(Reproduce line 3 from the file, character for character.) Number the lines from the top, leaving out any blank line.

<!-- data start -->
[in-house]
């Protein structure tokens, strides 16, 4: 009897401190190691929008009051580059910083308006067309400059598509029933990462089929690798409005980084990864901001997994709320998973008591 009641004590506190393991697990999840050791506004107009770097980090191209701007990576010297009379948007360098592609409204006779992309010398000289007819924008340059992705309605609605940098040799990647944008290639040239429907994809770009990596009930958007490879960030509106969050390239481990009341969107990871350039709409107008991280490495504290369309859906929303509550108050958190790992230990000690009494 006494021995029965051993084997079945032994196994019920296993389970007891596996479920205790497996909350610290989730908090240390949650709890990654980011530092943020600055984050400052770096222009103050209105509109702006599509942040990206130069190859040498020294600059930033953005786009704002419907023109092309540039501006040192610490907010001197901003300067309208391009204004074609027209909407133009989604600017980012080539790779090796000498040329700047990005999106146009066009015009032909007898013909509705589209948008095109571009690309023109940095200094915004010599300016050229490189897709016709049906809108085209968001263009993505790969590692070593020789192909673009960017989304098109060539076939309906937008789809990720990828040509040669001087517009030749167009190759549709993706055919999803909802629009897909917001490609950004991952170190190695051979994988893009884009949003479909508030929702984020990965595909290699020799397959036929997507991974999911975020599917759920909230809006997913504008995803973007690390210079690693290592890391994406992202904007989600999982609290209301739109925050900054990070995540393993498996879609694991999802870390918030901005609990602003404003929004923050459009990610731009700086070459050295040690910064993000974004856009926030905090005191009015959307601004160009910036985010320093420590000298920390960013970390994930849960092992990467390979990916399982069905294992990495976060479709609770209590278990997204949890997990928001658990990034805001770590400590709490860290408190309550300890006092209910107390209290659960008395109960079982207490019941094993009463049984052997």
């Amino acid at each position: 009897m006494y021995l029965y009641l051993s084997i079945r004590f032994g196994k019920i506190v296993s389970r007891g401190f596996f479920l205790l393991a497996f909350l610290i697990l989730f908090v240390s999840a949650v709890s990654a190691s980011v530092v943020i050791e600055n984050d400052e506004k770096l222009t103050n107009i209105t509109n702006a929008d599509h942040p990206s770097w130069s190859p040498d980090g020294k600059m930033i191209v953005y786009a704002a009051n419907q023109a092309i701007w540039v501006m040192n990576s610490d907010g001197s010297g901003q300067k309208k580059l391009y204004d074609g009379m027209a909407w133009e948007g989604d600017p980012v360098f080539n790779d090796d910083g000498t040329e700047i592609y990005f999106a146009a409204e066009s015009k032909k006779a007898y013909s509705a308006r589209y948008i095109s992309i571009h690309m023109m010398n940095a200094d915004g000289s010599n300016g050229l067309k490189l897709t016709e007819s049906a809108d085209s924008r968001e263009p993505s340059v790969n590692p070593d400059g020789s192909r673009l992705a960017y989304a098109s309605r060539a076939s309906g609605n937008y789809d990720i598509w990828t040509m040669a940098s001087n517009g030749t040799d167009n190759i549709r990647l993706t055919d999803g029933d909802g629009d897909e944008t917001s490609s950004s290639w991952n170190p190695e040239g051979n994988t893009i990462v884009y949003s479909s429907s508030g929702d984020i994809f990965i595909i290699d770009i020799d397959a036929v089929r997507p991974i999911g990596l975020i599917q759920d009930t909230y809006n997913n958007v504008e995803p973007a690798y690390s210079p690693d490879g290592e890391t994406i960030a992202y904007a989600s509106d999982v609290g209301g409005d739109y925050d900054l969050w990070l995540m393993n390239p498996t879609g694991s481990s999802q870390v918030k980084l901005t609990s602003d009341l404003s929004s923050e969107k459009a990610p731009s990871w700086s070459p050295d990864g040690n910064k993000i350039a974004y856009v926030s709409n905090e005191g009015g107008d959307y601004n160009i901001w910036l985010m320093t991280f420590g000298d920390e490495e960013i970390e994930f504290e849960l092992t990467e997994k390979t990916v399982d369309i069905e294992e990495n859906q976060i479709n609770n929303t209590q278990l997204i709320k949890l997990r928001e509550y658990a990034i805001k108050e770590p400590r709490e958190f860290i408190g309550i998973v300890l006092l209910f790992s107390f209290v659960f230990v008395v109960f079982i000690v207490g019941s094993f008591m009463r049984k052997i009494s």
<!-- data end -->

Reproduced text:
């Amino acid at each position: 009897m006494y021995l029965y009641l051993s084997i079945r004590f032994g196994k019920i506190v296993s389970r007891g401190f596996f479920l205790l393991a497996f909350l610290i697990l989730f908090v240390s999840a949650v709890s990654a190691s980011v530092v943020i050791e600055n984050d400052e506004k770096l222009t103050n107009i209105t509109n702006a929008d599509h942040p990206s770097w130069s190859p040498d980090g020294k600059m930033i191209v953005y786009a704002a009051n419907q023109a092309i701007w540039v501006m040192n990576s610490d907010g001197s010297g901003q300067k309208k580059l391009y204004d074609g009379m027209a909407w133009e948007g989604d600017p980012v360098f080539n790779d090796d910083g000498t040329e700047i592609y990005f999106a146009a409204e066009s015009k032909k006779a007898y013909s509705a308006r589209y948008i095109s992309i571009h690309m023109m010398n940095a200094d915004g000289s010599n300016g050229l067309k490189l897709t016709e007819s049906a809108d085209s924008r968001e263009p993505s340059v790969n590692p070593d400059g020789s192909r673009l992705a960017y989304a098109s309605r060539a076939s309906g609605n937008y789809d990720i598509w990828t040509m040669a940098s001087n517009g030749t040799d167009n190759i549709r990647l993706t055919d999803g029933d909802g629009d897909e944008t917001s490609s950004s290639w991952n170190p190695e040239g051979n994988t893009i990462v884009y949003s479909s429907s508030g929702d984020i994809f990965i595909i290699d770009i020799d397959a036929v089929r997507p991974i999911g990596l975020i599917q759920d009930t909230y809006n997913n958007v504008e995803p973007a690798y690390s210079p690693d490879g290592e890391t994406i960030a992202y904007a989600s509106d999982v609290g209301g409005d739109y925050d900054l969050w990070l995540m393993n390239p498996t879609g694991s481990s999802q870390v918030k980084l901005t609990s602003d009341l404003s929004s923050e969107k459009a990610p731009s990871w700086s070459p050295d990864g040690n910064k993000i350039a974004y856009v926030s709409n905090e005191g009015g107008d959307y601004n160009i901001w910036l985010m320093t991280f420590g000298d920390e490495e960013i970390e994930f504290e849960l092992t990467e997994k390979t990916v399982d369309i069905e294992e990495n859906q976060i479709n609770n929303t209590q278990l997204i709320k949890l997990r928001e509550y658990a990034i805001k108050e770590p400590r709490e958190f860290i408190g309550i998973v300890l006092l209910f790992s107390f209290v659960f230990v008395v109960f079982i000690v207490g019941s094993f008591m009463r049984k052997i009494s």